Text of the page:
While the credit card ran, a sizable gray-topped gentleman in fine casual clothing walked in with what I first mistook to be his daughter, until I noticed the considerably-sized diamond on her hand, as well as other Cleopatrian style adornments, that led me to believe she must be his wife, and not Daddy's little girl. They were an interesting couple. He assumed the belts on the table had been set out for him. It turns out that this gent is also a fan of the croc belt, and every time he heads to Australia, he buys a belt for one of his friends as a souvenir. I judged from the casual way he picked out the belt that we were most likely not in the same tax bracket. They were quite kind. He told me how much they loved Sydney and how much they wished they had the choice of living here; this was followed by a quick pause and followed with the afterthought: "I suppose we do have the choice, we just love Dallas!"

I was confused. The man had what I believed to have once been a queen’s English accent, but it was very subtle. The revelation of his Texan home cleared this up. He then proceeded to tell me about the racehorse that he bought the last time he was here. Unfortunately, despite the young stallion’s quality bloodlines, he was not performing and was quite rambunctious - going as far as to actually have bitten the hand (well at least that hand that wrote the checks) that fed him. I really did empathize with him best I could. I bid them all adieu with the devil on my shoulder telling me to buy the 650AUD dress belt and the angel telling me to get the hell out of that place before I bought something that might give me buyers remorse.

Thursday, May 8, 2008

The Suburban Walls of Sydney

April 17th

The suburban walls of Sydney.

I had 80 km to go till the Harbor Bridge and Opera House. The first 50 km on the highway went without any drama. Towards the end the traffic piled up, and I was tickled that I was passing cars on the way into the city. However, gridlock quickly piled up, and I was detoured off the highway to the suburb of Liverpool. Unfortunately, I have had the following impressions of the city suburbs:

In the city and in the country cyclists are recognized and, I have found that if polite and law abiding, are generally respected by both city and country drivers. In the 5000 km of cycling on this trip, the only places I have gotten dirty looks, heckling and close calls has been in the burbs. I don't know what it is about this eco-tone of civilization that buffers the city from the country, but it seems to breed some malice towards those inclined to ride bikes. This is perhaps because the burbs were built at a time when gas and cars were cheap, and thus the infrastructure was created only to accommodate cars. However, this does not explain the heckling.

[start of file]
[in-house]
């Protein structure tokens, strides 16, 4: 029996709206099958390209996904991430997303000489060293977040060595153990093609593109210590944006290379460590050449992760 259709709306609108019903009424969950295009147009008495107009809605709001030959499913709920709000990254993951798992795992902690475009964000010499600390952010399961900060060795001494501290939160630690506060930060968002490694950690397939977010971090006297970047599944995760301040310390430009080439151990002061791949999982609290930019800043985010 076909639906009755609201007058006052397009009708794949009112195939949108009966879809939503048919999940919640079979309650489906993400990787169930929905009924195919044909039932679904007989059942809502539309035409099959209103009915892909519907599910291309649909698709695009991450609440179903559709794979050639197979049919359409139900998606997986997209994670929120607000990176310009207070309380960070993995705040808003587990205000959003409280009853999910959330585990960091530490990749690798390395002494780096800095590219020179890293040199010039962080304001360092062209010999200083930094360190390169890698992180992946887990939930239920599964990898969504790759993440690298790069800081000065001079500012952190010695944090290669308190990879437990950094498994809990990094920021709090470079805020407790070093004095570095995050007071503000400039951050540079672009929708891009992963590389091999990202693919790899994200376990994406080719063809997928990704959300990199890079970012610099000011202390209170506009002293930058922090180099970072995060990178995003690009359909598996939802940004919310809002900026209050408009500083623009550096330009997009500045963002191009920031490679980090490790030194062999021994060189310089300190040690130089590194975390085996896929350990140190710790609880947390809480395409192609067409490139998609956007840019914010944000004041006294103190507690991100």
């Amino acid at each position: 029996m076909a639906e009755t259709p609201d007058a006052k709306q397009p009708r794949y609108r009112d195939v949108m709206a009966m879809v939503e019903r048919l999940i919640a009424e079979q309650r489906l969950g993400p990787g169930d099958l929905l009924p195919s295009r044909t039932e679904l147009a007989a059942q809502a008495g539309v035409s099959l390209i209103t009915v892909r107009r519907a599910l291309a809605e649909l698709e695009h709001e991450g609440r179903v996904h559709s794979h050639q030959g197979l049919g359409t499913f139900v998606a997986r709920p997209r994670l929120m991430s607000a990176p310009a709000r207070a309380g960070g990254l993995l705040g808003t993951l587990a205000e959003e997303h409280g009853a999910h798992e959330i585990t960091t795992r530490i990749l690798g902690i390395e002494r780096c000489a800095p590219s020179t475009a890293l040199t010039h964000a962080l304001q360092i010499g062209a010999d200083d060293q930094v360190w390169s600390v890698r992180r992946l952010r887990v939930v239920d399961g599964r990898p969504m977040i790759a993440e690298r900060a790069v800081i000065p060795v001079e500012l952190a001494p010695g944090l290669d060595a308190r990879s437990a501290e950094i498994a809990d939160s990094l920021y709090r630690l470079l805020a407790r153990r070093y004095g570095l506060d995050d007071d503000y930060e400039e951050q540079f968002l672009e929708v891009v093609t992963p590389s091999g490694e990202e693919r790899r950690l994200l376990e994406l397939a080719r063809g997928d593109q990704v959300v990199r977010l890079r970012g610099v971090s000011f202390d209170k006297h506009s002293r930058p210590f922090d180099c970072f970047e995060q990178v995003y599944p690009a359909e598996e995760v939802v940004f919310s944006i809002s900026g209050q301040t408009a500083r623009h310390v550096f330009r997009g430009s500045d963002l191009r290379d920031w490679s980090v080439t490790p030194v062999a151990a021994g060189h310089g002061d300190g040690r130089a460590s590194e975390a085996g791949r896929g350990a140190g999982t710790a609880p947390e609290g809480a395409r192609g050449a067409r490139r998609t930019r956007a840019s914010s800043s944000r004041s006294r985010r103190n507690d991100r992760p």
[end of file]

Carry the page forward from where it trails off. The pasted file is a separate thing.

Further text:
I dodged traffic, changed two flats, generally made up my mind to be patient and took it as safely and as easily as I could, mainly riding the curb. My round-about route did take me through one of the industrial parks of Sydney where I stopped for lunch. It was a large complex with a deli and large portions. Having only eaten spartanly since breakfast, I was eager for a large meal and a respite from dogging traffic. It gave me both.

My trip through industry proved the final hump into the city. Half an hour later, I was in sight of the magnificent harbor and soon after that the Harbor Bridge. I took it slow, still quite aware I did not want to make it this far only to become a tragic asterisk in the back pages of the Sydney Morning Herald. Sydney, as I was now quite aware, was a sprawling city. As I approached the CBD, it was clear that, despite the masses of people and housing that now covered the every inch of the harbor, when this colony was first established ease of docking and defense were first on the city father's minds. From the base of the bridge and the old quarter of town called the "Rocks," the sandstone cliffs upon which the city was built are still quite visible. I rode under the Harbor Bridge; a smile appeared that grew broader as I realized where I was. Above me the pylons of the bridge stood like massive sentinels. Around the west pylon and directly in front of me was the Circular Quay. Across the water was the iconic Sydney Opera House; its sail-shaped edifice doing its best to shine in the waning cloudy sun.

I rolled casually along The Rocks, looking for a bar to fit my celebratory mood. I settled on one that made up for its lack of personality with its grand view. I had Coopers and shot the breeze with the bartender. He asked me if I had been biking. An obvious question from the way I looked, so I told him - nothing flashy, just the start and finish point. I walked to a seat with a fine view and sat down with my beer and studied the pale golden liquid with the Opera House in the background. It had not yet settled in, but I was slowly starting to grasp the distance I had covered. What was here in Sydney was pretty much what I expected. I thought back to before the start of my trip when Melbourne and Sydney were really the only two places I could visualize. Now, roughly three and a half months later, I had filled in a fair amount of the blanks with some pretty rich memories. I drained my beer and ordered another. It tasted just as good as the first. It was getting late, and I was staying at one of the two YHA's in town. Anthony’s place was across the harbor, and I had some business in the city that I wanted to take care of first thing the next day. With a regretful last swig, I set the empty glass down. The bartender came around, picked up the glass, and sat another full one in front of me. "We talked it over and figured your effort deserved a beer." I laughed and thanked him.

Hell, my effort did deserve a beer.